• Certification in the transportation of dangerous goods (TDG), first aid, firefighting, or workplace hazardous materials information system (WHMIS) may be required.


Need More?

Check out our Career Crisis Interview Series:

Full Length Episode:

Complete Episode Transcript

Coming up next.

Yeah, I am.

I’m sorry that your wife and your family went.

Went through all of that.

And it’s nice to hear that Atco is a supportive company that would get you through that.

That tough time.

Yeah, all I felt was support and then they allowed me to take some time off when she had her surgeries and, and kind of ease back into work and just always asking about how she was doing.

And It makes you appreciate where you work even more and you kind of have I feel like I had maybe have a different loyalty than maybe some people would have, Welcome to the Job Talk Podcast, where we talk with people who love their jobs.

Our guests open up about their challenges, surprises and secrets to success in their industries.

Through conversation, we explore their careers, past work experiences and the education that got them to where they are now.

Today’s guest is Joel Wratten.

Here’s our job talk with the senior gas control operator.

you have made a few career pivots in your life, and I want to get into that.

But you have eventually landed in a position as a senior gas control operator with ATCO.

So we’re going to make our way to that.

But Joel, can you share with our listeners what your first career path was? First career path.

Oh, well, out of high school, I built houses okay, you got into construction.

And, yeah, that was.

It was all right, But it drove me to want to further my education.

Yeah, I wasn’t the greatest And what did you choose leaving carpentry.

what do you think drew you to multimedia? What were you wanting to get into after taking a communications diploma from Macewan? well, actually applied for a guitar at Macewan as well at the same time, and both programs interested me, but audio visual responded first I was into design.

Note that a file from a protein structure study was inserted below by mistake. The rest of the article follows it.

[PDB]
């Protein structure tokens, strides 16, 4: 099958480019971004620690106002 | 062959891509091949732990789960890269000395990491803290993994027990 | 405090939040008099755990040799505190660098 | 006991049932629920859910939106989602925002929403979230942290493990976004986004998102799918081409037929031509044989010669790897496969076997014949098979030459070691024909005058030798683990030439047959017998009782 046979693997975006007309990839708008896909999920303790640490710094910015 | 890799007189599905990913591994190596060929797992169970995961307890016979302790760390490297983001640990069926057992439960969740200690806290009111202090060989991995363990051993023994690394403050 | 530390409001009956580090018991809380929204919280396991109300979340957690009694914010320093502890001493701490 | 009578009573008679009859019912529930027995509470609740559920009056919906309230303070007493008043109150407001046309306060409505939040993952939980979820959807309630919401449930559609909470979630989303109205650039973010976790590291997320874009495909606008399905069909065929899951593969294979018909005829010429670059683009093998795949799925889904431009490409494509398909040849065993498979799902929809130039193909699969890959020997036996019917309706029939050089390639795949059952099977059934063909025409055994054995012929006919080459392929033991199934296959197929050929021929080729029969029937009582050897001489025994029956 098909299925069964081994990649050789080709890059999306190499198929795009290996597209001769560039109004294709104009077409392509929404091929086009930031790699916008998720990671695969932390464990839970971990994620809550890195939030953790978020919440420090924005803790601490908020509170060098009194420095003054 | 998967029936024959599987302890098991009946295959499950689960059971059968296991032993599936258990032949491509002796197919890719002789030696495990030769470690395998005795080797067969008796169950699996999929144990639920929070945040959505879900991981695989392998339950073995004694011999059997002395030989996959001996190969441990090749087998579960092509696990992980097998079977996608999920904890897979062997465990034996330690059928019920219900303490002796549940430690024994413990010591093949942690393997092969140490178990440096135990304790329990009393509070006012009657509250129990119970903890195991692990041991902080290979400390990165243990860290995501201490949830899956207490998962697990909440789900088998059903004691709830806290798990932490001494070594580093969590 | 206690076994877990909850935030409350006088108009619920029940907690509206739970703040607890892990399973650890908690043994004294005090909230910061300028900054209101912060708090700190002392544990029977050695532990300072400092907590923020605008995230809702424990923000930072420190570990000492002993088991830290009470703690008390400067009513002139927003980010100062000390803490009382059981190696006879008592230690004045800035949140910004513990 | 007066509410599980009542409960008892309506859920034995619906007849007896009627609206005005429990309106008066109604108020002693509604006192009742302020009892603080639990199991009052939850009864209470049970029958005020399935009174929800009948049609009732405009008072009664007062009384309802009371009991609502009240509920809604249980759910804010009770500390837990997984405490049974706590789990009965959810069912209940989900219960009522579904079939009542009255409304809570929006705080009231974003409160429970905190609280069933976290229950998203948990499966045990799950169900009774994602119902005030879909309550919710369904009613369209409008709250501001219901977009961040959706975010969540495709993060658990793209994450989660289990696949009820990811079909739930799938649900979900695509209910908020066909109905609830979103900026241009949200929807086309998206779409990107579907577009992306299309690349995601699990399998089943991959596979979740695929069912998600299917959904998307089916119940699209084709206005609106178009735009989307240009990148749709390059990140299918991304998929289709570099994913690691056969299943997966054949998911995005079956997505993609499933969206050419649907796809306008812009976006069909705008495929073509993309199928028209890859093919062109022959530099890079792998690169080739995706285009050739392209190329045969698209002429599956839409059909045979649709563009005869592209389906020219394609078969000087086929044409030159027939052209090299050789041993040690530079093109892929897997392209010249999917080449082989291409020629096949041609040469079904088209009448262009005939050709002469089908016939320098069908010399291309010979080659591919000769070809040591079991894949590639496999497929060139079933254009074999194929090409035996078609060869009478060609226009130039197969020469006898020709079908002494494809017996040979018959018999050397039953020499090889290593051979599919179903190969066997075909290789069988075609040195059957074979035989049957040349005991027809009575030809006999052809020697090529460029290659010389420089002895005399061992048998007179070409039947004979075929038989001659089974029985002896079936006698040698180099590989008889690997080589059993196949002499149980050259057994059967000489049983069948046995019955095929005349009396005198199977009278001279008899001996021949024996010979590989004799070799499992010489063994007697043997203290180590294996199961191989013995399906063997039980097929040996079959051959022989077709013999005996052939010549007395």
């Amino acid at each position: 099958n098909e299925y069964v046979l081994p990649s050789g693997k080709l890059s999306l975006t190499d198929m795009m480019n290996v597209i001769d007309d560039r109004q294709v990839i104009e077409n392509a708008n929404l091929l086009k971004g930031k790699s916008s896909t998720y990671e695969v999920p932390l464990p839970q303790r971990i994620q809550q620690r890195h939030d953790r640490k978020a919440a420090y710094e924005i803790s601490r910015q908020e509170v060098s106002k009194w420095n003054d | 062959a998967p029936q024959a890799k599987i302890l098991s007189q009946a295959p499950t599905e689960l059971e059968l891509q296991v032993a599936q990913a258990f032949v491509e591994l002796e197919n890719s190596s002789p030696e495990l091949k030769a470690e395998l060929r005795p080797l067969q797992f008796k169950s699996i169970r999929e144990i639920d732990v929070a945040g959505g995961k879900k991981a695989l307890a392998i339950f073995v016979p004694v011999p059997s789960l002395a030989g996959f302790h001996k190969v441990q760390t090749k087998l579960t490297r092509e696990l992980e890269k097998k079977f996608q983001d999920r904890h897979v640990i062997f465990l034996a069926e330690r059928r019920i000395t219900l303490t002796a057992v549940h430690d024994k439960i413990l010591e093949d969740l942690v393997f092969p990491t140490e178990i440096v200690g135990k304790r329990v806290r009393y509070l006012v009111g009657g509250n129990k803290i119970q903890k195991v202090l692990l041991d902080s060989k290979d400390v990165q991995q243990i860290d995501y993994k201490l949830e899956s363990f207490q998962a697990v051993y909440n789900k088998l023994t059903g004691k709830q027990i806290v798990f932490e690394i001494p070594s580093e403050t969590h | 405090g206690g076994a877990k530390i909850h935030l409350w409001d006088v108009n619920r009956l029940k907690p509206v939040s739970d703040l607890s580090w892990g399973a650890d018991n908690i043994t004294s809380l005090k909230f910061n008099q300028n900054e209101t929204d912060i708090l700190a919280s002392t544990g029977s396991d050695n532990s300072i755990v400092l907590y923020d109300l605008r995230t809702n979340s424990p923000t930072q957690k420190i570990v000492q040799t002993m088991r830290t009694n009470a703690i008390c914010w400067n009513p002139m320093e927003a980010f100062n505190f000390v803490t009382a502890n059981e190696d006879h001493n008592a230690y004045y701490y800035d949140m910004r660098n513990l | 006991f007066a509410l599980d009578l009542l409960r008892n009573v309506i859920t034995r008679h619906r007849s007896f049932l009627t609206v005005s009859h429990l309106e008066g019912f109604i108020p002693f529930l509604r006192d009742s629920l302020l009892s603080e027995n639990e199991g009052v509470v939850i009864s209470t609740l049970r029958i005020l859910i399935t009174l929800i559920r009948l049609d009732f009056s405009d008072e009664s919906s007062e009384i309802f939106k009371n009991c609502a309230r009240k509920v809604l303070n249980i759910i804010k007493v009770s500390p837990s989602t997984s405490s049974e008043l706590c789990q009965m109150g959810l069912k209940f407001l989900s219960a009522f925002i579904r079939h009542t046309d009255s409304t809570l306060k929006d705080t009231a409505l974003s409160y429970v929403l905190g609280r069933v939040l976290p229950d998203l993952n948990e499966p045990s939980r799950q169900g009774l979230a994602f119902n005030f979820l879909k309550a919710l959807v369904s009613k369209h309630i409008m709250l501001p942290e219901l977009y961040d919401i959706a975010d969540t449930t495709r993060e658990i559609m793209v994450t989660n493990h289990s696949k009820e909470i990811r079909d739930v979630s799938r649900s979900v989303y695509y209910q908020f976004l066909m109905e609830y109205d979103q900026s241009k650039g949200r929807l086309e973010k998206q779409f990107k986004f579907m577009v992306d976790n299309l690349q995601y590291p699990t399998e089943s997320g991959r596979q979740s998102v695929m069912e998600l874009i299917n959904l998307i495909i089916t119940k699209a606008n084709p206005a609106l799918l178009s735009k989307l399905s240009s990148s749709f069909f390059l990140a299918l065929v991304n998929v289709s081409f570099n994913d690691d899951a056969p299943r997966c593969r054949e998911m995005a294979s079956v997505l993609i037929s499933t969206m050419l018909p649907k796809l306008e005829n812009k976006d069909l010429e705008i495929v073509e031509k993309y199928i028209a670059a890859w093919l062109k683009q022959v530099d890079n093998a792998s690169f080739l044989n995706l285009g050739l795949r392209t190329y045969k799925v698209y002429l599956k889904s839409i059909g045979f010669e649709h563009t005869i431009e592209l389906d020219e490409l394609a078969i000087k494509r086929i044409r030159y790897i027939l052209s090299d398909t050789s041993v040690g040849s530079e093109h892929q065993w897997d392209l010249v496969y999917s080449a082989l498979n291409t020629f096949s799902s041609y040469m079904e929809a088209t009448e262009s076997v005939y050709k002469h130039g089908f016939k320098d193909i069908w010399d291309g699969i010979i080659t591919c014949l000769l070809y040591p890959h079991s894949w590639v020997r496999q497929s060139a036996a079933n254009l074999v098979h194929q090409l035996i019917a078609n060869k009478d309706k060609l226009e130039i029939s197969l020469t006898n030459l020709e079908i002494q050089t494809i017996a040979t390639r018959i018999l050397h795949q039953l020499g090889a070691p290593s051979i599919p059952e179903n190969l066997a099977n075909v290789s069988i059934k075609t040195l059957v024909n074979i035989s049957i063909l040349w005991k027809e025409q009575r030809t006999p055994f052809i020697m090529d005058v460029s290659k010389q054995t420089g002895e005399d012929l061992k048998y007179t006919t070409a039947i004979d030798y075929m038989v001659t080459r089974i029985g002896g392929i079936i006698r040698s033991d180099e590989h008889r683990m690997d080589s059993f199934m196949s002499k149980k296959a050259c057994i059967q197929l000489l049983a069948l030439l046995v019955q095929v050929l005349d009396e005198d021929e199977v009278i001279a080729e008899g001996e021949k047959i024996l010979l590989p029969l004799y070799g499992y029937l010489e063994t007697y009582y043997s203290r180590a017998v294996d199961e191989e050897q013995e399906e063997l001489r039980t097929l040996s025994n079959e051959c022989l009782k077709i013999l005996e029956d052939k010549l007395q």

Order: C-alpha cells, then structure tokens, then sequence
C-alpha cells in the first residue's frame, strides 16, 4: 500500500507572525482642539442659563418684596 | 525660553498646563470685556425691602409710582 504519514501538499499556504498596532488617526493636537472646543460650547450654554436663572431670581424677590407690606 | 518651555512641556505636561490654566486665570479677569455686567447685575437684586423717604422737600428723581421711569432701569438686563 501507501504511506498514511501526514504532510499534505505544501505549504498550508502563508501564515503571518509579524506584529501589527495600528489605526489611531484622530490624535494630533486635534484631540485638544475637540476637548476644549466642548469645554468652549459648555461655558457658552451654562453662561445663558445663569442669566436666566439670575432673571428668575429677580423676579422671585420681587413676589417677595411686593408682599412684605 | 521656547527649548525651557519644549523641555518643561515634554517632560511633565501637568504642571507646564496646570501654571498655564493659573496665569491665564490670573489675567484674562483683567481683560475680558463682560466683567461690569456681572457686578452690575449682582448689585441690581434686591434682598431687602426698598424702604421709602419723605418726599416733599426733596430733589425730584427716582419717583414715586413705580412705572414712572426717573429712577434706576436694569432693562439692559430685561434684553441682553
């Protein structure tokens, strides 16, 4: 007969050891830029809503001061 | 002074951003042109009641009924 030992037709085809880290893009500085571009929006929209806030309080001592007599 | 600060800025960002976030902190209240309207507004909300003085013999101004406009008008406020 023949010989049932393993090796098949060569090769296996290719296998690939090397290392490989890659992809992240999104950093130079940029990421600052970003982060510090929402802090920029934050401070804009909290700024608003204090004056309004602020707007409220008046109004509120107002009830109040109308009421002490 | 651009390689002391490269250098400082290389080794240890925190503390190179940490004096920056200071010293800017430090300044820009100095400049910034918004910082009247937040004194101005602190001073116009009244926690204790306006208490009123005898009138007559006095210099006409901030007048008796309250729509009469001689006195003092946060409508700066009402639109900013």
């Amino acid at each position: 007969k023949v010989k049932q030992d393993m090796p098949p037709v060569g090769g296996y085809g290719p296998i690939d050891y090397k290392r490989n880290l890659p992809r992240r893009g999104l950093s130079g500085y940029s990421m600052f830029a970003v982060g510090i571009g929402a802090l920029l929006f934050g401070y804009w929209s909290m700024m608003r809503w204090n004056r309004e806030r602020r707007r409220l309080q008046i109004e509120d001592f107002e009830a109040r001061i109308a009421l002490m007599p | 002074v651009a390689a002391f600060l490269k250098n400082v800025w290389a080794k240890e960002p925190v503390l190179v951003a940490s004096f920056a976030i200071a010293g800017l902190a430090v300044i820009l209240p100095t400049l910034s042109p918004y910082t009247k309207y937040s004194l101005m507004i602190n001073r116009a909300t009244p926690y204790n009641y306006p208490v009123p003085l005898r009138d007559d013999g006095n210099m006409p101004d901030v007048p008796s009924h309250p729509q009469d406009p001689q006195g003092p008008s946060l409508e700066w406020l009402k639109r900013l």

The photography side interests me and we did some video production, all old school.

Now everything is on computers, but we were using B roll tapes and developing film ourselves.

So it was a it was a great program, two years of of kind of getting to dabble in, I don’t know, five or six different mediums and kind of went more to the design side, just like interface design and graphic design, And how many years did you did you give yourself to try to make a career in multimedia we graduated in 98 and I, I pretty much gave it a go until 2006 with a two year stint in Vancouver.

In interwoven into that, I was in a rock band for a few years and toured too, so I kind of did the freelance thing so I could do it when I’d be home from touring and got into a little bit of programing.

The one company that I worked with ended up kind of thrown into programing a shell for the FTC.

So it was the National Flight Training Center, which was a moose jaw, and they had one in Cold Lake.

So but I realized programing wasn’t really for me, but I managed to fumble my way.

Hopefully no one ever looks at my code So did something happen in your life that made you want to transition out of multimedia? Was there a certain writing on the wall maybe that you weren’t seen opportunity with, with that chosen career field we moved to Vancouver for a couple of years and I actually in the sharing of space with a grad friend of ours and it was just it was pretty competitive out there for design and and multimedia.